Brave New Literary Allusions

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Brave New World
Literary Allusions
In preparation for Friday’s Test…
Herman Von
Helmholtz
 German
scientist who
discovered the principal of the
conservation of energy.
Rothschild
 An
international banking family
who exerted great control over
European economic history for
almost 200 years.
Friedrich
Engels
 German
revolutionary political
economist who worked with
Karl Marx from 1842-1883
Ivan Pavlov
 Russian
Physiologist and
Noble laureate, best known for
his studies of reflex behavior.
(dogs+ bell=salivation)
Sigmund
 Austrian
Freud
physician who
developed theories about the
psychology of human sexuality
and dream interpretation.
John B.
 American
Watson
psychologist who
became the leader in the
psychology of behaviorism
Benito Mussolini
 Italian
leader who created the
first fascist political party and
allied himself with Germany
during W.W. II
Herbert Hoover
 31st
president of the U.S. who
held office (1929-1933), during
The Great Depression
Henry
Ford
 He
developed and massproduced the “model T” and
pioneered the use of the
factory assembly lines
J. Edger Hoover
 American
criminologist and
director of FBI for 48 years.
Federal Bureau of Investigation
“Just the facts, ma’am…”
Nikolai Lenin
 Russian
Communist leader
who was responsible for
placing the soviet government
in control of Russia during the
October revolution of 1917
Karl Marx
 German
philosopher who
wrote of a communist utopia in
his Communist Manifesto.
Thomas Malthus
 British
economist who wrote
an essay on The Principal of
Population—a book that says
population tends to increase
faster than the supply of food
is available.
George Bernard Shaw
Irish
born writer who wrote
more than 50 plays that
dealt with themes regarding
the need of social reform.
Pascal
 French
philosopher,
mathematician, and physicist
who reasoned that it was more
beneficial believing in God
than it was harmful.
Mustapha
 A poem
written by Fulke
Gerville in 1609.
William Shakespeare
 British
author who wrote 36
plays, 154 sonnets, and 2
narrative poems. One of the
most widely admired writers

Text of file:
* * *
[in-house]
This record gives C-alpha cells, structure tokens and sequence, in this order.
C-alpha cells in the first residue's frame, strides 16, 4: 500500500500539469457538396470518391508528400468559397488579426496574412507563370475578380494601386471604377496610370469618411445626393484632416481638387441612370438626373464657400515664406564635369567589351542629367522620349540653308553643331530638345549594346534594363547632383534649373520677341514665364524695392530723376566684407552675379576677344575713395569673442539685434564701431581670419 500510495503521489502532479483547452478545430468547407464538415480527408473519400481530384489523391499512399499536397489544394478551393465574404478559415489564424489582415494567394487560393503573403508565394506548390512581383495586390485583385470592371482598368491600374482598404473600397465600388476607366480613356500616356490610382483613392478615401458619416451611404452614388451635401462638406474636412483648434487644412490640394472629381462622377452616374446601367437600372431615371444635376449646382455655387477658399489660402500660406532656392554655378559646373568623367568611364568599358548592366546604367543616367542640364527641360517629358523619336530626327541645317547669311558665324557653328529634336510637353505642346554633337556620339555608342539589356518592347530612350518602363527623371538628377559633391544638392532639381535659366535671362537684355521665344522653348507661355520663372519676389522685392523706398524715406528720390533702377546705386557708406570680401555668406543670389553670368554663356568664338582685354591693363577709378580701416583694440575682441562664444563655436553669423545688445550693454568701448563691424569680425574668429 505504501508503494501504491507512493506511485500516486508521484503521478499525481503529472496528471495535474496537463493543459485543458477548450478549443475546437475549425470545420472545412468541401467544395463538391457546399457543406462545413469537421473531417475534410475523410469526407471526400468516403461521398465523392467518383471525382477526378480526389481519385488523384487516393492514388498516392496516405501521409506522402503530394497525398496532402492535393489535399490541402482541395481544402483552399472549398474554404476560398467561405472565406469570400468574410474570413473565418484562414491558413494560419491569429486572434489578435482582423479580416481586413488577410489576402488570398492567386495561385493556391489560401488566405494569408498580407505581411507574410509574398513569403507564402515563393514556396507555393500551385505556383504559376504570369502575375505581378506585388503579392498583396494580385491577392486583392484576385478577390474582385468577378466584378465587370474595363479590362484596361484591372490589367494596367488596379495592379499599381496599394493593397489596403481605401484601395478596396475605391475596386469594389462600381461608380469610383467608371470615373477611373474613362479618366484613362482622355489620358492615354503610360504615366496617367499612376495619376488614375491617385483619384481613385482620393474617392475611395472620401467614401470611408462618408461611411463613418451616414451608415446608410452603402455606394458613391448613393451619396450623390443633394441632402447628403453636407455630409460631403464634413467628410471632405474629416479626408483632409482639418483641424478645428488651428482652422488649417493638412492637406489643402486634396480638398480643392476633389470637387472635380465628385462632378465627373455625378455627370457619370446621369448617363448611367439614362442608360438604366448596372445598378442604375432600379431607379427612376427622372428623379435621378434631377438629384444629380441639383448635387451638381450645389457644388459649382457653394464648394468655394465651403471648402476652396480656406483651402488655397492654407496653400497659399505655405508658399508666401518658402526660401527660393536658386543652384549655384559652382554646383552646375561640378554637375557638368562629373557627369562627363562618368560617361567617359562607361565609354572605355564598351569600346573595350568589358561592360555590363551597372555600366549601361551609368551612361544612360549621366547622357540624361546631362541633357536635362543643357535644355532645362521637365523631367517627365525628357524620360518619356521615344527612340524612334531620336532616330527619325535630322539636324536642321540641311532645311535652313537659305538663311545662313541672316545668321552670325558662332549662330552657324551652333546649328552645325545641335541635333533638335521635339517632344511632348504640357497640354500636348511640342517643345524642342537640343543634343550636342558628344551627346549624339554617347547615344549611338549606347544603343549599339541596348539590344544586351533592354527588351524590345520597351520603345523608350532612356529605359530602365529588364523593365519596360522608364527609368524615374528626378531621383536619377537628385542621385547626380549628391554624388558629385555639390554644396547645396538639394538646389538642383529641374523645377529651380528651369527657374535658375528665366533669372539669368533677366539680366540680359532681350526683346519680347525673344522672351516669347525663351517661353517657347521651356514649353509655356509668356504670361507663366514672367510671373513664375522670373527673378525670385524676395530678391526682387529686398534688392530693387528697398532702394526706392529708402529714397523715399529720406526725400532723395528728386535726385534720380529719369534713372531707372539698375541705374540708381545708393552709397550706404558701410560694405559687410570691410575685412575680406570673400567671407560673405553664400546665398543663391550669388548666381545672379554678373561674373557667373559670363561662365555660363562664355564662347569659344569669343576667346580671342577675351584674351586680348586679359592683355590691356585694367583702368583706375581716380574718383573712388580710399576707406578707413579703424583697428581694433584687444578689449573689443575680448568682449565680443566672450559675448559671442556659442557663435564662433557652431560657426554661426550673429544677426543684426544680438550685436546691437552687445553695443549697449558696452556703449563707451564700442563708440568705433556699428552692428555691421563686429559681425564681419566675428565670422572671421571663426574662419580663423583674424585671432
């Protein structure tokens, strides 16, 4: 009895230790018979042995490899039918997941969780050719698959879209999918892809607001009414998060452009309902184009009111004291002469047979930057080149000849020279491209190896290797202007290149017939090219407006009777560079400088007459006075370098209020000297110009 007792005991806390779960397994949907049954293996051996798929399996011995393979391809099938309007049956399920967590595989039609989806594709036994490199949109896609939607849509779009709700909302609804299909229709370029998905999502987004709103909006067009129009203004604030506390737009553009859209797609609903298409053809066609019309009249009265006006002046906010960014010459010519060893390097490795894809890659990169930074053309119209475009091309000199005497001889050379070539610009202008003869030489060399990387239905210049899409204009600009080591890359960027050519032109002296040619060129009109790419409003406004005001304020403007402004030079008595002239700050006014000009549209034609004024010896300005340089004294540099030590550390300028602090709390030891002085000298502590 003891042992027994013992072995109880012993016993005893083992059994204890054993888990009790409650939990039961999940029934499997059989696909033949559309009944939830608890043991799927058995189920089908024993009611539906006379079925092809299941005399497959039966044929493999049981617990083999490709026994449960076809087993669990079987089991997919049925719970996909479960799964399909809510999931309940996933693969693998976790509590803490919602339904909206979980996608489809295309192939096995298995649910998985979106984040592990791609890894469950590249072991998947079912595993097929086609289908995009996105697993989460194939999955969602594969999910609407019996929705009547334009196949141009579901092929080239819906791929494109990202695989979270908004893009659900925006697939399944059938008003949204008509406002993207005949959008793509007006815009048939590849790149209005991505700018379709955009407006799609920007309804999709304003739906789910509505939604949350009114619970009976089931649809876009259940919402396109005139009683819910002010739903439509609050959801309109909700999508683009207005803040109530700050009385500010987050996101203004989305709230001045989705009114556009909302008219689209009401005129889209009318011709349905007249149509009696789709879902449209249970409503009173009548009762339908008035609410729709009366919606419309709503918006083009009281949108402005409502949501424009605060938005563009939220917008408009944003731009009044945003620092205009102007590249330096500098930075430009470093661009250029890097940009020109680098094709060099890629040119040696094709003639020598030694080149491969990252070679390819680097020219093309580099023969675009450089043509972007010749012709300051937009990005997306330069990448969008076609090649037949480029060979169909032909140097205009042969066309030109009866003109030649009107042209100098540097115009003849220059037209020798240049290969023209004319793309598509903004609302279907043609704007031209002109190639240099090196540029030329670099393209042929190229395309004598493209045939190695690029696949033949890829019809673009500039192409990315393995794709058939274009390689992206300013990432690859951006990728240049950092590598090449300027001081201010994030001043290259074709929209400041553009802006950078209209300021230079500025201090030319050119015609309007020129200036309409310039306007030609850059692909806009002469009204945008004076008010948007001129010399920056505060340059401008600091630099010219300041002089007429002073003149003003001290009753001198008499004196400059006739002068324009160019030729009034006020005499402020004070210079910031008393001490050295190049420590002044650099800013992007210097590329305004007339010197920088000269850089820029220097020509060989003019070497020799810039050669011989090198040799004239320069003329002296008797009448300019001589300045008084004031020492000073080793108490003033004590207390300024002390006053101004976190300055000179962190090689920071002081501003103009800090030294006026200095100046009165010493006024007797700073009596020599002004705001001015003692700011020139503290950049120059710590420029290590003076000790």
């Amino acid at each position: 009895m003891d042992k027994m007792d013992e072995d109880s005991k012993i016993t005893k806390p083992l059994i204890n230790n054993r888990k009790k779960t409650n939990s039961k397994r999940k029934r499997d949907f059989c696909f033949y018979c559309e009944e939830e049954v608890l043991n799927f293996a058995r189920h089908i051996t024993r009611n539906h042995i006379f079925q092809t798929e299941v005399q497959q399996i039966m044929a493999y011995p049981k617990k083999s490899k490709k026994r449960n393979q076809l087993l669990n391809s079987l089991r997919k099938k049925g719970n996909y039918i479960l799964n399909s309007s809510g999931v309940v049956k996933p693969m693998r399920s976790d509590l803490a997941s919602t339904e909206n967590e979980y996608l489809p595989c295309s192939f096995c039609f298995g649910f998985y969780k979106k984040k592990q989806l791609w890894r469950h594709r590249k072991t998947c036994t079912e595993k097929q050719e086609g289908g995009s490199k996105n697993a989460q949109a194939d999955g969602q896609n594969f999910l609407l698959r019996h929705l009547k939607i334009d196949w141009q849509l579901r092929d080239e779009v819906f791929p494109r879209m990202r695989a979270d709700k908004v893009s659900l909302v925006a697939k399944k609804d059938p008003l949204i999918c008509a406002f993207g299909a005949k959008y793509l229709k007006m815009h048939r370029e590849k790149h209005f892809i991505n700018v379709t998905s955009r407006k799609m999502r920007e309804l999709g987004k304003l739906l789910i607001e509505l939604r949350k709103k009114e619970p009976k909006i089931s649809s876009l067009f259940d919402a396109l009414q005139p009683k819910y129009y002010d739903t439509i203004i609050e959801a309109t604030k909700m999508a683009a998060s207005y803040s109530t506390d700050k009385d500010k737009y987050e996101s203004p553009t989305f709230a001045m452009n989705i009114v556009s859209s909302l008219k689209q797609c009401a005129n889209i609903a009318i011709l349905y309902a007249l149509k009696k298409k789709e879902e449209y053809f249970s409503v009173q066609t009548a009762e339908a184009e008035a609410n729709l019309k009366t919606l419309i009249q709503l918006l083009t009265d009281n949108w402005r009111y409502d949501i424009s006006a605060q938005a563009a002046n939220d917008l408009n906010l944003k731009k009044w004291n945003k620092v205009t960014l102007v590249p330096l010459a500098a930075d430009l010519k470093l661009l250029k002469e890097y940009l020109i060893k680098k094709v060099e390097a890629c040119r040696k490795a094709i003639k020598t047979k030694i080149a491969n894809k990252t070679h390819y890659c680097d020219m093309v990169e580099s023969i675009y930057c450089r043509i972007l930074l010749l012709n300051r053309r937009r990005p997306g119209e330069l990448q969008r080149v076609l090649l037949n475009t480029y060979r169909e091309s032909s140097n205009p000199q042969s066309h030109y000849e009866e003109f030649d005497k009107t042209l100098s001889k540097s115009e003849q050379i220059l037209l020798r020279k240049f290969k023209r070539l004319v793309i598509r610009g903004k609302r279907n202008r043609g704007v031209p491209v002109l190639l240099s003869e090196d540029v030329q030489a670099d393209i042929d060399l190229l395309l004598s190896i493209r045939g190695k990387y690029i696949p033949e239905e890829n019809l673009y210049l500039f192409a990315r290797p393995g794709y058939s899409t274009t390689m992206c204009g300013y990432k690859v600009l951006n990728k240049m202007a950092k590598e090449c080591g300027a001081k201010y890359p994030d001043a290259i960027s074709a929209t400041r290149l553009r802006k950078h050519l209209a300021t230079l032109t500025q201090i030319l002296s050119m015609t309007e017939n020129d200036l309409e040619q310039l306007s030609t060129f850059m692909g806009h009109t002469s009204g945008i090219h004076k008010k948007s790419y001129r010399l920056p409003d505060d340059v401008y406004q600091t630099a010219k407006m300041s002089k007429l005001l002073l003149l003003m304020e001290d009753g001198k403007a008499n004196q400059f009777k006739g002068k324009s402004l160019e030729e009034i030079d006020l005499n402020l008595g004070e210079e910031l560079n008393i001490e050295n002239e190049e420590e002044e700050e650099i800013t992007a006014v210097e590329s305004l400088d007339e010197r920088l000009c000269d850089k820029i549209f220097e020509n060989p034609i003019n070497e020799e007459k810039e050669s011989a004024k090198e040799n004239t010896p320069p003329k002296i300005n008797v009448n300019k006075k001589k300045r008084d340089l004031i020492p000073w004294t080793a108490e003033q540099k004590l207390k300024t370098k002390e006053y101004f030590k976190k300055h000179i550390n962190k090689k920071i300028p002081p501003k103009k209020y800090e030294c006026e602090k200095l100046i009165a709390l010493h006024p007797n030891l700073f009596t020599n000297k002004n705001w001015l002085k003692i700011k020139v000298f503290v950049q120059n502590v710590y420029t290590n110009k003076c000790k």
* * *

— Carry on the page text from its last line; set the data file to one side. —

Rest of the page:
ever.
Eton College
 Aldus
Huxley attended this
private school in Berkshire,
England. The school is so
prestigious, that children are
registered at birth for
admission into the college.
Thebes
 A well-watered
and fertile city
in Greece that was reportedly
founded by the legendary
Cadmus, a Phoenician who
introduced the alphabet to the
Greeks.
Babylon
 This
ancient capitol once was
located 55 miles south of the
Euphrates river. The name
means “Gate of God.”
Charing Cross
Bridge
in London that was
an early work by Andre
Derain (1880-1954).
Westminster Abbey
 The
most famous
church in Great
Britain; it enshrines
many of the traditions
of the British people.
Princess Diana’s
marriage and funeral
were in this church.
Big Ben
The
Great
Bell/Clock
tower located
on the Houses
of Parliament
in London.
Odysseus
A Greek
hero, who in
Homer’s Odyssey,
adventures for ten years
before finally returning
home.
Job
(pronounced Jobe)
 A book
in the Bible about a
pious Jew afflicted with
disease, poverty, and tragedy;
he remains loyal to God and
eventually is blessed in
abundance.
Miranda
She
The Tempest
says, “O Brave New
World” in Shakespeare’s
last play. She is the
daughter of Prospero.
Ariel
She
The Tempest
is Prospero’s good
spirit servant. She is a
major character in
Shakespeare’s last play.
Romeo and Juliet
 Shakespeare’s
famous
tragedy play that was written
in 1595. It dramatizes the fate
of two lovers through poetic
treatment.
Othello
 Play
that was written by
Shakespeare in 1604. It is a
tragic story about jealousy and
deception between a Moor
and a white woman.
Grrr….
Argh!
Anthony & Cleopatra
 This
is a historical
tragedy play written by
Shakespeare in 1607.
It is about two lovers
who must face the
wrath of the Roman
Emperor, Octavius
King Lear
 A Shakespearean
tragedy that deals
with a king, his
three daughters,
and the fall of
nobility through
deceit and
treachery.
 A Shakespeare
Hamlet
tragedy
play that was written in
1603. It is one of the
best known plays in
world literature, and
involves a king’s death
and his son’s
vengeance.
Desdemona
 A young
woman
who loves and
marries a Moorish
soldier. Tragically,
she is killed by the
man whom she
married.
Othello
Courtly Love
 This
is a code of
behavior that
influenced chivalric
ideals and feudalism.
It established rules of
conduct that men and
women were
supposed to follow.
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